October is the spooky month, when the first report cards are sent home to terrify parents. The temperatures are dropping into comfortable-almost-chilly. And ghost hunting becomes the local past time, at least until it becomes too cold. Too cold for the people, I mean. Not the ghosts. I imagine that ghosts are beyond being irritated by mere temperatures.
"I feel sorry for famous ghosts," my son says. When he mentioned that, I had to agree. I watch a lot of ghost hunting shows. Ghost hunters are all over the place, demanding that Lizzie Borden "speak" or Wyatt Earp "turn on this flashlight" if he wants everyone to leave. Of course, no one ever actually leaves when a ghost says to leave. Why bother to ask?
I understand that people want to know about ghosts. I understand that somebody needs to capture the next big video of a ghost on camera. I believe that there are things that happen that I can't explain, but I'm not going to say that there is no explanation. But with ghost hunting, as in all things, there's a right way, and a very wrong way.
1. Be respectful. A very wise man once said that if you come before the king, you best come correct. That is true with ghosts. Most of these spirits are way older than the people "hunting" them. In their day, young whippersnappers were supposed to respect their elders. No sassing. Some of these ghosts that people are looking for were noblemen, and they don't care whether you believe in the monarchy. They expect to be treated as they were when they were alive, and they aren't going to spend the energy to appear to a bunch of disrespectful youngsters running amok in their house.
2. Speak their language. Hey, did you know that Germans who lived in Munich in the 1800s did not speak English? Yes. They spoke German. Yet here I am, watching these ghost hunting shows, and these guys are speaking English where English is not the language of the household. Even Ghost Adventures, where Zak has mentioned that he understands Spanish, does not have anyone asking questions in Spanish, only English. How can you coax a Spanish ghost out of hiding and onto camera? Speak Spanish to them! Otherwise they will just say, "Oh it's that crazy gringa again!" and go back to whatever ghosts do to pass the time. Also, because it's Dia de las Muertas soon, wouldn't it make sense to build an ofrenda with all the treats so the unattached ghosts have somewhere to feel loved? Or is that just me?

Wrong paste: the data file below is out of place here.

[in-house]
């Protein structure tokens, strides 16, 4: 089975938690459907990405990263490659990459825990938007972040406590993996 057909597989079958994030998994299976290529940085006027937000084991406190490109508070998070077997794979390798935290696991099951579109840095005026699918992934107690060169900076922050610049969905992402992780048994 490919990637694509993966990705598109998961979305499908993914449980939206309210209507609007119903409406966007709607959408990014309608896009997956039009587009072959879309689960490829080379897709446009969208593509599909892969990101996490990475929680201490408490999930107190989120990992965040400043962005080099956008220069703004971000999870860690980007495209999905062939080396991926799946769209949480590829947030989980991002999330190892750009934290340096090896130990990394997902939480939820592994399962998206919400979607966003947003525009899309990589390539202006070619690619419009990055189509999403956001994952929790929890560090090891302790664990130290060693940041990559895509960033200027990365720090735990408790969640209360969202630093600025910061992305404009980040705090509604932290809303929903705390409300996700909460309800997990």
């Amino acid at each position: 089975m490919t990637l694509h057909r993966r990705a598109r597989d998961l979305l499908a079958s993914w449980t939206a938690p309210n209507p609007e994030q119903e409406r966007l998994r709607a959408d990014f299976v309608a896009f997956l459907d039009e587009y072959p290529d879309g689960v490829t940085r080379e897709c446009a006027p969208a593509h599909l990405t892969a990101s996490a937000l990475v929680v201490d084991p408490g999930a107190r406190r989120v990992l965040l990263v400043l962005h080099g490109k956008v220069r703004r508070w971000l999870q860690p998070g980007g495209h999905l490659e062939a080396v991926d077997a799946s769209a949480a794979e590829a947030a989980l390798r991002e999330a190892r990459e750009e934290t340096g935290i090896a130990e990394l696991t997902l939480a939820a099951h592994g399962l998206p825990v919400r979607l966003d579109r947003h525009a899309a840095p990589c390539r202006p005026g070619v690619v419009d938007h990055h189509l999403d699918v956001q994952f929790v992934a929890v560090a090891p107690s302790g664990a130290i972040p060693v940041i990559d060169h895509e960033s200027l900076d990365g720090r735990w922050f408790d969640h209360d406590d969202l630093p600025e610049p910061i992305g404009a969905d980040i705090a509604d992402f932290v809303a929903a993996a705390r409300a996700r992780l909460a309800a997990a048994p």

3. DO.NOT. POKE. THE. GHOSTS. Seriously. If you want to see a ghost, great, there's no reason to be a jerk about it. You don't have to be submissive, but aggressive is never a good idea when hunting things that you can't see. Emphasis on not being able to see what you are taunting. The attempt is made to provoke a reaction, I get it. However, since there's no way of actually knowing WHAT is in the room with you, why would anyone do that? You THINK it's a ghost, but it could be an interdimensional being who has had enough of your nonsense. Also, haven't you seen ANY horror films? The one who taunts, the one who rolls their eyes, is usually dead pretty quickly. Don't be that person.
4. Ghosts were people, not circus animals. Don't show up at their house expecting to see an episode of Ghost Ninjas. "Hey, if you're a ghost, go over and smack Shane upside the head, then go into the kitchen and make me some cookies." See number 1 above. Unless the ghost is of Julia Child, she's not about your cookie obsession. What would ghost cookies taste like, anyway? I guess they would be no calorie, but likely tasteless, but you would have to sit there and eat EVERY SINGLE ONE of those cookies, because Julia Child doesn't suffer fools. If she makes you some cookies, you WILL eat them and love them.
The main point of ghost hunting is to hang out with your weird friends and see what is out there in the dark. More power to all of you, I would be terrible at it. Newbies, perhaps read this post before you head to the Island of the Dolls in Mexico, and behave accordingly. Good hunting.